Reinhold and her passengers are banged up but otherwise uninjured — just scratches and a bruised nose for Reinhold. They are, however, stranded at nearly 7,000 feet with a cold night ahead of them. Yet they’re lucky. Ten minutes after the crash, another plane passes over the area and spots the overturned Aeronca, and soon, a Civil Air Patrol aircraft out of Winslow drops bedding and food for the stranded trio, who shelter in a nearby cabin.
It takes more than a day for rescuers on horseback and in an M29 Weasel, a tank-like World War II-vintage tracked vehicle, to navigate through snow, over rugged terrain and across a stream swollen with 6 feet of runoff to reach the group. And even though it’s suffered only minor damage, the Sedan will remain there for another three months, and much of the modest $500 in repairs comes not from impact but after a mouse gets inside and chews up the interior.
There’s no record of any snappy repartee during the rescue — no Hollywood-style dialogue from Reinhold along the lines of “What took you so long?” Reinhold, by all accounts, was too no-nonsense for that, a humble, soft-spoken pro’s pro. The Hay Lake accident was the only one Reinhold experienced during more than 15,000 hours of flying in just about every aircraft imaginable, from biplanes to a Boeing 727.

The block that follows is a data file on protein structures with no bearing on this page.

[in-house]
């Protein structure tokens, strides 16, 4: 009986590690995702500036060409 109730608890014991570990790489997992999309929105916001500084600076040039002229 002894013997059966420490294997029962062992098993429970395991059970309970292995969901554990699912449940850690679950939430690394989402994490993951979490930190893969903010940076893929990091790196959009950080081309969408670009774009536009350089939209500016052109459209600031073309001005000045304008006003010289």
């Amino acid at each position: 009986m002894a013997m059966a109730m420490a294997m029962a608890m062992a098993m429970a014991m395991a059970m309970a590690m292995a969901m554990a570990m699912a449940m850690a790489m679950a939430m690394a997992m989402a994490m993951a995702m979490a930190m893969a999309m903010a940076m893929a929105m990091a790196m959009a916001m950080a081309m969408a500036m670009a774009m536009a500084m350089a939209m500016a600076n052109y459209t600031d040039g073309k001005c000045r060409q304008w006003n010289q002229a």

When Reinhold died at 83 in 1985, the newsletter for The Ninety-Nines, an international association of licensed female pilots, hailed Reinhold as “the foremost woman pilot in Arizona aviation history.” But if Reinhold was Arizona’s Amelia Earhart, she wasn’t out of central casting. She never lost her Boston accent, and her overbite gave her more of an endearing,
rather than commanding, appearance. She preferred to be photographed in sensible dresses that wouldn’t be out of place at a country club luncheon, rather than goggles, a helmet and a flight suit.